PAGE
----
A professional associate and close friend of mine recently earned the honor of speaking at TEDx Lausanne. His topic was Evolving Fear into Function, which is a pretty provocative subject for a professional whose focus revolves around decreasing risk. My friend’s name is Andrew Sharman and we have had many interesting conversations about the future of our profession. His TEDx Talk has recently been published to YouTube: http://youtu.be/B7-DQFvD5ck. Before continuing with my post, please take a few minutes and watch Andrew’s fine presentation.
So after watching Andrew’s talk I found myself deep in thought about the EHS profession’s reputation around risk. How many times have you heard jokes about the “Safety Guy/Girl” being risk averse? It usually provides a good punchline, and while I am happy to see people enjoy a good laugh, I think it’s a huge misconception. In fact, I think it’s dead wrong! To truly do our job of protecting people, planet and profit, we run towards risk, not away from it. This is the same point Andrew is making in his presentation. Life is not about avoiding risk at all cost but rather it’s about developing the confidence to master the fear of failure. Once free of paralyzing fear, we are enabled to achieve goals previously thought unattainable. The value proposition for EHS Professionals, is our ability to take an inherently risky human endeavor and use our unique skill set to enable success without loss.
So how do we live up to the statements above? We start by stopping to say “No” and begin saying “here’s how we manage the risk to an acceptable level”. We engage employees and leaders in identifying actions that both decrease risk and increase the chance of success. We precisely define the risk problem, partner with our people to solve it, and enable the satisfaction of the operation’s needs. We lead the effort to shift our organization’s culture from blind risk taking to informed decision-making.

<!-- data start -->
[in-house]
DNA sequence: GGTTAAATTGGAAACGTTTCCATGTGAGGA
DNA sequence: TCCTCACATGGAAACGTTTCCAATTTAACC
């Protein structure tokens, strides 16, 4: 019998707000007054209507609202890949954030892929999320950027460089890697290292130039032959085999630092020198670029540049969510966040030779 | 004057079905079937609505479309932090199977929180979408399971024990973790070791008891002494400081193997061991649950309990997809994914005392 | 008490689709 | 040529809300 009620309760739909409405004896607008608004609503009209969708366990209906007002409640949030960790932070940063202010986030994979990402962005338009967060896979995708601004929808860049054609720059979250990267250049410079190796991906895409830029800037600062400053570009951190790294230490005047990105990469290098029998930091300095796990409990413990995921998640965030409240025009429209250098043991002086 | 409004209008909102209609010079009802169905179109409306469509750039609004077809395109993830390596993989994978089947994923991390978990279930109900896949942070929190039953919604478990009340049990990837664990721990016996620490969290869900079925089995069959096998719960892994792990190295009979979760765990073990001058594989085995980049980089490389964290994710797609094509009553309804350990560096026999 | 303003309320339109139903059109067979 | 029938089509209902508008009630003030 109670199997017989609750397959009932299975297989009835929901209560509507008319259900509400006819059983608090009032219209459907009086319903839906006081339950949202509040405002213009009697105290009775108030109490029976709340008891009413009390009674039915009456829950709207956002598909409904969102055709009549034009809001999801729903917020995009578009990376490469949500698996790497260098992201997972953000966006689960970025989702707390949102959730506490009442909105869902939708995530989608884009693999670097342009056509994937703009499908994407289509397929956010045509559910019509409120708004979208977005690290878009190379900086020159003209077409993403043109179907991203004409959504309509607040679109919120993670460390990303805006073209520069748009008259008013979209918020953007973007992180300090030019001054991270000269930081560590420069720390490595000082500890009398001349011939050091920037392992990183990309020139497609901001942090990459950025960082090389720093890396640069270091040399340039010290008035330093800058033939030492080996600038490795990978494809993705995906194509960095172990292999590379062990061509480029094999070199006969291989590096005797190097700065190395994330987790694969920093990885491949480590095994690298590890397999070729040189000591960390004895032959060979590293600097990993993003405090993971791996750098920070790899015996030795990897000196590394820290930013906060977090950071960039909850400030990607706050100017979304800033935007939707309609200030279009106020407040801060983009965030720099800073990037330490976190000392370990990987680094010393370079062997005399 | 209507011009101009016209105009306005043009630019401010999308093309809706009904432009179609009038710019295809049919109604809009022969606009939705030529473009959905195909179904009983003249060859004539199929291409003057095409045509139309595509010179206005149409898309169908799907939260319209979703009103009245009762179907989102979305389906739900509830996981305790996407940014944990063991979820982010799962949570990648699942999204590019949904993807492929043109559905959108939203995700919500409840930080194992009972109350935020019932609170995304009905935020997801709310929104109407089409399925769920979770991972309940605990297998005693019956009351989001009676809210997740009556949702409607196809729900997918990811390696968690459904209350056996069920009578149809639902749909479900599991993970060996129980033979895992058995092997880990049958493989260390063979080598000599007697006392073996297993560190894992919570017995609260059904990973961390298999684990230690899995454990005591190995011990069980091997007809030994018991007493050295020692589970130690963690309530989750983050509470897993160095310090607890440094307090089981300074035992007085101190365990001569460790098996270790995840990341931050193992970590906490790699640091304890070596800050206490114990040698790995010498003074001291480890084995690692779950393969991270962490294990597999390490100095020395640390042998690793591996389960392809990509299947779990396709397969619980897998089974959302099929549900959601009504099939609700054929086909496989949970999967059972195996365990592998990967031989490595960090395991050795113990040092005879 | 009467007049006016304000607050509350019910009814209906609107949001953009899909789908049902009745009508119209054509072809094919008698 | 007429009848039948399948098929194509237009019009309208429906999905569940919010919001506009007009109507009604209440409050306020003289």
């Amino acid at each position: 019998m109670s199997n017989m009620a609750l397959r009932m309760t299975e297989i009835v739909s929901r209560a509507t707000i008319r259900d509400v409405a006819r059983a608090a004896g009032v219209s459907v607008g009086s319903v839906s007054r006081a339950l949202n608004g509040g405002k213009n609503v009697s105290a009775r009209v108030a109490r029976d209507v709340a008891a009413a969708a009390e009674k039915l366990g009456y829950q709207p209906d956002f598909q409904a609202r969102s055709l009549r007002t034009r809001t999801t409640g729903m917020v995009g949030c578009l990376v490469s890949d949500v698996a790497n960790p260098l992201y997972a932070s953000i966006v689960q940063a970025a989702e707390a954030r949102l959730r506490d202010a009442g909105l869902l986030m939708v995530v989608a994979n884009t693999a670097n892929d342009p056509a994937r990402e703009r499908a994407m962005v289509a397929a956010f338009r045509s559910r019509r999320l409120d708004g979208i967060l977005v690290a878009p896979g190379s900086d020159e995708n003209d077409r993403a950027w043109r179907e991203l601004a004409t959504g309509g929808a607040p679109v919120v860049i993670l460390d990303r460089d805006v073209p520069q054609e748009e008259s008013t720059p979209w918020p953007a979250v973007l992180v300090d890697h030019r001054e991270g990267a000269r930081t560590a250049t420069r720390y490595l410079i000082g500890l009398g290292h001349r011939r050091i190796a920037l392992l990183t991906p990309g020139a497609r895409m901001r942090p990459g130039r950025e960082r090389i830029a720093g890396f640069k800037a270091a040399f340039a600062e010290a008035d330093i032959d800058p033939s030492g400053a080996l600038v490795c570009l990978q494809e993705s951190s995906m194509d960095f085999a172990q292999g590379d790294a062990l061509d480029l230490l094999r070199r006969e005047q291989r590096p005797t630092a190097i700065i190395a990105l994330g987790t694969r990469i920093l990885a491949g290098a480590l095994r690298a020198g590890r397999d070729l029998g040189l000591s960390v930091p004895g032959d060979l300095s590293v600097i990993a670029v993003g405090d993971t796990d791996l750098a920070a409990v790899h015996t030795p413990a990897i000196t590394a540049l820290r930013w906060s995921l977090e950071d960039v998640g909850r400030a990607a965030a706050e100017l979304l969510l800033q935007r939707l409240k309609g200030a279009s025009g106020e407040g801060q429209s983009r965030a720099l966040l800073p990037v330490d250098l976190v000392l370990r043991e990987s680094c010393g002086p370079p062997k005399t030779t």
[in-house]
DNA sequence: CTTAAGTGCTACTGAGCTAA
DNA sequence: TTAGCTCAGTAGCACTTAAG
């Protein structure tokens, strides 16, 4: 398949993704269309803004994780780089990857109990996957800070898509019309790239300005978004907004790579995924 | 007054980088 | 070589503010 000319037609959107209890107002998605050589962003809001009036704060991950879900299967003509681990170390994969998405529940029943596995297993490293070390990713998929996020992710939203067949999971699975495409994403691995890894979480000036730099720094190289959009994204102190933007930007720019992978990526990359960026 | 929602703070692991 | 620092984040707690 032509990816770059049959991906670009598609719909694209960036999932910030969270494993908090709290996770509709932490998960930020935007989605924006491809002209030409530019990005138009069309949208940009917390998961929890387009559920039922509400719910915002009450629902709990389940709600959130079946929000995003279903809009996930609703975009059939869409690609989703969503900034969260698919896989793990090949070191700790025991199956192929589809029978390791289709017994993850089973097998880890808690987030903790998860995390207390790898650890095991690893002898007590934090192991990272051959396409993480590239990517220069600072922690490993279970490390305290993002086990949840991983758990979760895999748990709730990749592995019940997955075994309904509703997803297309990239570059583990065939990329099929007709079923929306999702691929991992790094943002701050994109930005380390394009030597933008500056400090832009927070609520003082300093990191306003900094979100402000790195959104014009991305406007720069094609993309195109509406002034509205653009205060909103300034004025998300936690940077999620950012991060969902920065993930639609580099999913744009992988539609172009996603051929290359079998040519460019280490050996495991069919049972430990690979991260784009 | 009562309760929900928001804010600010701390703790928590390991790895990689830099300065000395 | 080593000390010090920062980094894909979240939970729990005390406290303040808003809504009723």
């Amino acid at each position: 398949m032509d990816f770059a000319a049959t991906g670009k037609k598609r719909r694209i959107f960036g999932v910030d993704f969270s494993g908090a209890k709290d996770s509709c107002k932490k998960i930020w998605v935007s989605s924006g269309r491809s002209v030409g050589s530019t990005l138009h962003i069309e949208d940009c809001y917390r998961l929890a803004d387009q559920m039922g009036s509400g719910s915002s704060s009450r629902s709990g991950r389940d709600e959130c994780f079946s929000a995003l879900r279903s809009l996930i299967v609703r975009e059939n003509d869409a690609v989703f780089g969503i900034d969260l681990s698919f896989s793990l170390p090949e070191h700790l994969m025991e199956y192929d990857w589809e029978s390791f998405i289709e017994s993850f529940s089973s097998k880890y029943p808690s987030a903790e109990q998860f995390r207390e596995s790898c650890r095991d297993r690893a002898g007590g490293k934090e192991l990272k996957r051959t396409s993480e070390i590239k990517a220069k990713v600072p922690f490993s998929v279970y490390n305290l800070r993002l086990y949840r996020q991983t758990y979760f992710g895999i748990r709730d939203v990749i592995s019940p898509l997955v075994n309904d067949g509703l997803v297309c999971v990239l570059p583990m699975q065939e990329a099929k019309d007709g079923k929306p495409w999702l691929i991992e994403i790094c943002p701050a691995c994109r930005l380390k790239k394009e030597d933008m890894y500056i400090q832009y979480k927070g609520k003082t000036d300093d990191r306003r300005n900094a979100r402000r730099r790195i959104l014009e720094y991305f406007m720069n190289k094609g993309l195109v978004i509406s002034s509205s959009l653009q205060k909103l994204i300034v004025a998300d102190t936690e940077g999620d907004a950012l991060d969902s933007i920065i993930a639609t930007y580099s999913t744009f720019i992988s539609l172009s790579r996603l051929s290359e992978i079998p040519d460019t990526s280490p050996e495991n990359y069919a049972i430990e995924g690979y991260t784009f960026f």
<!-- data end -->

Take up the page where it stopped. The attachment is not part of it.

In the terms of our profession, we must become energetic advocates and facilitators of Risk Based Decision Making. RBDM is a decision-making process by which you systematically identify hazards, assess the degree of risk, and determine the best course of action to achieve the goal with an acceptable level of risk. The U.S. Department of Energy has come up with a slick acronym for their method of RBDM. They call it SAFER. The steps are:
- Summarize the critical steps
- Anticipate/discuss errors for each critical step and relevant error precursors.
- Foresee probable and worst-case consequences during each critical step.
- Evaluate controls or contingencies at each critical step to prevent, catch, and recover from errors and to reduce their consequences.
- Review previous experience and lessons learned relevant to the specific task anc critical steps.
(U.S. Department of Energy, Human Performance Improvement Handbook, Volume 2, Page 6).
I’ll wrap up with a connection to this point from Andrew’s TED Talk: Thinking alone will not overcome fear, but action will. We must passionately lead our organization’s to evolve from fear of EHS actions to the embrace of functional practices that result in maximized organizational success regarding people, planet and profit.